REVIEW: “In the Earth” (2021)


Filmed over the course of fifteen days during the COVID-19 pandemic, Ben Wheatley’s new film “In the Earth” is a micro-budget chiller with the anxieties of our current locked-down society sewn within its fabric. Coming off last year’s fun yet imperfect “Rebecca”, Wheatley returns to the dark and gnarly storytelling he cut his filmmaking teeth on. And at a time when so many are burned out from quarantining and itching to get out of the house, “In the Earth” may leave you second guessing that impulse.

Despite the obvious constraints of filming during a pandemic, “In the Earth” doesn’t deserve to be simply tagged as a ‘COVID movie’ the way some others do. None of the limitations show up on-screen which is quite an accomplishment. Even better, nothing about it feels like genre rehash. Wheatley takes several rather familiar horror ingredients (a creepy forest setting, ominous fog, etc.) and then twists them to fit into his unsettling and occasionally macabre mold.


Image Courtesy of NEON

The film opens with science specialist Martin Lowery (Joel Frey) arriving at the Gantalow Lodge which has been turned into a research site. He’s there to check on a friend and former colleague Dr. Olivia Wendle (Hayley Squires). She came to the nature reserve to study the brain-like mycorrhizal network of roots believed to control the entire forest, but he hasn’t heard from her in months. As most of us are familiar with, Martin is immediately ushered through a series of safety and decontamination protocols. Blood tests and urine samples frame this is a much more severe pandemic than ours. But other touches (masks, gloves, hand sanitizer) seem plucked right out of our current climate.

Everyone at the lodge comes across as exhausted and drained, worn down by the isolation and ready for some semblance of normalcy (sound familiar?). Martin is no different. In fact we learn this is his first time outside in four months. So they all go through their testing routines with a detached sense of obligation. They passionlessly discuss the pandemic, Martin’s work, and even a local folktale about about a creepy forest entity called Parnag Fegg. During these early scenes Martin is introduced to Alma (Ellora Torchia), a park ranger who will guide him on the two-day walk to Olivia’s remote camp.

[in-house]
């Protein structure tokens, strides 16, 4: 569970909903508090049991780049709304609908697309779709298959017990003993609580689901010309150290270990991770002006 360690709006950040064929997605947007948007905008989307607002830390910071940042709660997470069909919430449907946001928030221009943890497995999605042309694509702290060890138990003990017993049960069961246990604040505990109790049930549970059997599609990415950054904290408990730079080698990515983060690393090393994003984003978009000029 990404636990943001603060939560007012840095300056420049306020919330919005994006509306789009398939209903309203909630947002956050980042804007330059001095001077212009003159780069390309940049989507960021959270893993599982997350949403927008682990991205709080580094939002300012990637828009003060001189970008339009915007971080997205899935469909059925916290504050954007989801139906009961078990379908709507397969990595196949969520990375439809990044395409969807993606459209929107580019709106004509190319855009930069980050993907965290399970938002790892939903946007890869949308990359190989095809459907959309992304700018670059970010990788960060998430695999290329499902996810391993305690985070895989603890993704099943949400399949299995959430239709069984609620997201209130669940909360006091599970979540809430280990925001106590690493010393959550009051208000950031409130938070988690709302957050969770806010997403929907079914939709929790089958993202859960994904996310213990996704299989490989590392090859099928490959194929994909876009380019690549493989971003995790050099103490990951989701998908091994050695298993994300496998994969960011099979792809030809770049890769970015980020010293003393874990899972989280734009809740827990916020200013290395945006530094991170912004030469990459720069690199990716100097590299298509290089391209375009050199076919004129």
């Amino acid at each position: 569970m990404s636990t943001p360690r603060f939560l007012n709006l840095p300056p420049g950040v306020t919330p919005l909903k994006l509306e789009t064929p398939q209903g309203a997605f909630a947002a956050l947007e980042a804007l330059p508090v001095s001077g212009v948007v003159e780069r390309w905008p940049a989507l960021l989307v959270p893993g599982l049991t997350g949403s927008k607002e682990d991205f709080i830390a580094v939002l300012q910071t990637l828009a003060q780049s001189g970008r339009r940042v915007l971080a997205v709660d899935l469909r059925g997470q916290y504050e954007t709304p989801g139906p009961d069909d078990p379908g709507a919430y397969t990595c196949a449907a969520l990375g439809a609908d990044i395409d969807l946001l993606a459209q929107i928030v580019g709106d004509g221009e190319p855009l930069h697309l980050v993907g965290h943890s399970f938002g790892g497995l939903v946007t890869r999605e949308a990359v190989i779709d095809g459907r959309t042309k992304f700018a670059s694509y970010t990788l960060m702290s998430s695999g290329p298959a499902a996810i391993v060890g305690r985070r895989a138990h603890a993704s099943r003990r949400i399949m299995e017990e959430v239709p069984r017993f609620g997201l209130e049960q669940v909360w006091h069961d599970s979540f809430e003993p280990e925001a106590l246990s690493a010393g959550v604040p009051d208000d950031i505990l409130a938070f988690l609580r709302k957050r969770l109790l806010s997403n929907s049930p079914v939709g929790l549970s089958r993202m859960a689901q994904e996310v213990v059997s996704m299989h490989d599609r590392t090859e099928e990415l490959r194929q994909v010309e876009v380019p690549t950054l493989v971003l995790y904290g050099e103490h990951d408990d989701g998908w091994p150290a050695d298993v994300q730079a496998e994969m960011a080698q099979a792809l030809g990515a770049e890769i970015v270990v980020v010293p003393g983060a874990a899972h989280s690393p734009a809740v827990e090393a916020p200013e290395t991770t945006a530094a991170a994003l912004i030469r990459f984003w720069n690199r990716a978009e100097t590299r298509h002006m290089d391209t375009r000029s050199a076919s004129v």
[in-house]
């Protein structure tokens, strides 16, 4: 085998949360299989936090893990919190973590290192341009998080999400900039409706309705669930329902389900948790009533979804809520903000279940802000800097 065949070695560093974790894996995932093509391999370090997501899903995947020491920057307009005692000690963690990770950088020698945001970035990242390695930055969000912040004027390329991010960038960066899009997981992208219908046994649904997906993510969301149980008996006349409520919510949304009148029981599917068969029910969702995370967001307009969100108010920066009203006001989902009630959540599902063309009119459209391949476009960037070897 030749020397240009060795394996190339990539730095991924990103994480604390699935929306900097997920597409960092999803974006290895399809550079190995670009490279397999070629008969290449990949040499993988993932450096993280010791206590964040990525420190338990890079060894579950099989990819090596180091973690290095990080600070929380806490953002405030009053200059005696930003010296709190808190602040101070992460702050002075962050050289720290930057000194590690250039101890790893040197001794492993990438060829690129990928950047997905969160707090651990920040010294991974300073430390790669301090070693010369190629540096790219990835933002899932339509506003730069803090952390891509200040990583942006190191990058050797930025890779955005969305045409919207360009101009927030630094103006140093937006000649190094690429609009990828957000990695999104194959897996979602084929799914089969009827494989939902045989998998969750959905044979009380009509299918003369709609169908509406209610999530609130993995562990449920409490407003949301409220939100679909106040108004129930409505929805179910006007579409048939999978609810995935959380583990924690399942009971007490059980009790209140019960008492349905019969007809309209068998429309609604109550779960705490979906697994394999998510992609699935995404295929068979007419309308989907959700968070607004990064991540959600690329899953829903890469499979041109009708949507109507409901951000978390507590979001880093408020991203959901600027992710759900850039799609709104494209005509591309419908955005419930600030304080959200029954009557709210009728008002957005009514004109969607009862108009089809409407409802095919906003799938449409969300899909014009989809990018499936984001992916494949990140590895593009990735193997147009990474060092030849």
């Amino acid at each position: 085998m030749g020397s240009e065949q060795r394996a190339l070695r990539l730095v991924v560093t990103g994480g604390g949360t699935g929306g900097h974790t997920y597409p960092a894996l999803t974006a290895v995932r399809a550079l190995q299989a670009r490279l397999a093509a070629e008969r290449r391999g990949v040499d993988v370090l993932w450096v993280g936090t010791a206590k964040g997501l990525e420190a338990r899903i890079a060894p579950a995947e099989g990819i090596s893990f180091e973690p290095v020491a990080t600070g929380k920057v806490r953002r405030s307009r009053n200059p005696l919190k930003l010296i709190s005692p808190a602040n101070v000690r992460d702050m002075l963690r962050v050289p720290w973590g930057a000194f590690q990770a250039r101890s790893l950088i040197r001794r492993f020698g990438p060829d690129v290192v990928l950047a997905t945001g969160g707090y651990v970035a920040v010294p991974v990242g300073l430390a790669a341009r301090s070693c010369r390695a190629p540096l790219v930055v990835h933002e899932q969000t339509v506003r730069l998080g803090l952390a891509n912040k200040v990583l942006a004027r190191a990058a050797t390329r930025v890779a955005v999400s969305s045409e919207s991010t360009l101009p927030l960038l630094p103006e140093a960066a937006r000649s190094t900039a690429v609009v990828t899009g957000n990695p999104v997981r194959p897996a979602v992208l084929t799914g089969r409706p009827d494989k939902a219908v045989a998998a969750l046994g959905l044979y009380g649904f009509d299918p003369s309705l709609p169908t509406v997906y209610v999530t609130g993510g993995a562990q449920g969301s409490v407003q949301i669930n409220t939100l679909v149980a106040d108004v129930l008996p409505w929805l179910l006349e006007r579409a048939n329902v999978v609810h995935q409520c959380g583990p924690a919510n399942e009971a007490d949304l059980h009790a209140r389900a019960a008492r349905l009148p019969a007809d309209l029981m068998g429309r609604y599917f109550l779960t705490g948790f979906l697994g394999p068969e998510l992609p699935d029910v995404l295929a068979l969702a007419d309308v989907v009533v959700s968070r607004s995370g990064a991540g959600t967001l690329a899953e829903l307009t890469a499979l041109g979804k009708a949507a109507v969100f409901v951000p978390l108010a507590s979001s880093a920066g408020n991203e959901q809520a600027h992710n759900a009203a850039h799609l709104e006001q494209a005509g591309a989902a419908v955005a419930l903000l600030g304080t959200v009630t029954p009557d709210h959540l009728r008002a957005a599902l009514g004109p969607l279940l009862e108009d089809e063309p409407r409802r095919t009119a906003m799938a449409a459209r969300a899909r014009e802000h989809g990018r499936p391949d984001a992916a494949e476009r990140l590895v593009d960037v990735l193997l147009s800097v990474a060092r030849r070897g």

Early the next morning Martin and Alma begin their long and soon-to-be terrifying trek. Wheatley sets his audience up as an observant tag-along, listening in on their small-talk and shadowing the two as they make their way through the woods. Sometimes DP Nick Gillespie’s camera lurks several yards away, taking in more of their surroundings and slyly creating a sense of dread for what’s to come. Wheatley’s crafty visuals bring a subtly sinister quality to the forest especially when they set up camp after the first day’s walk. Tall trees creaking in the wind like old bones, indiscernible howls in the night – it’s all really effective. And the suspense ramps up even more once Martin and Alma meet a mysterious park squatter named Zach (Reece Shearsmith).


Image Courtesy of NEON

It would be a major disservice to go much further and not because there is a lot of plot to spoil. It’s more about experiencing what the characters experience and the murky revelations we get once Wheatley’s loose-fitting puzzle pieces start coming together. It all plays out like a wicked blend of horror sub-genres, from the sadistic splashes of gruesome body horror to the wild psychedelic mind-screw of the final 15 minutes. That’s where Wheatley starts mixing mysticism, technology, and science into one bizarre and somewhat macabre stew. And through it all Clint Mansell’s twisted synthesized score keeps things slightly off-kilter and us constantly on edge.

People get a bit funny in the woods sometimes.” That early line from a doctor back at the lodge turns out to be some pretty meaty foreshadowing. With “In the Earth” Ben Wheatley and his small but able cast and crew take that idea and run with it. The result is a movie full of unease; with moments that will make you squirm, and enough confidence to rely on its material rather than cheap scares. It doesn’t all come together in the clearest or cleanest way which manages to be both frustrating and strangely fascinating. Still the movie represents a fresh slice of horror which is something the well-traveled genre is always in need of. “In the Earth” premieres in theaters April 16th.



7 thoughts on “REVIEW: “In the Earth” (2021)

  1. F88k yeah, this sounds great. I’m kinda getting a tiny whiff of Saulnier’s Hold the Dark with the way you describe the creeping sense of dead and constant threats; and maybe even a little Annihilation as well. Those people got REALLY funny in those woods. . .

    • You’re not far off! I really did love this and I can’t get it out of my head. I’m really anxious to see it again and will probably scoop up the Blu-ray once it becomes available. The main thing is finding an audience. I hope it does.

  2. Pingback: In the Earth | Thomas J

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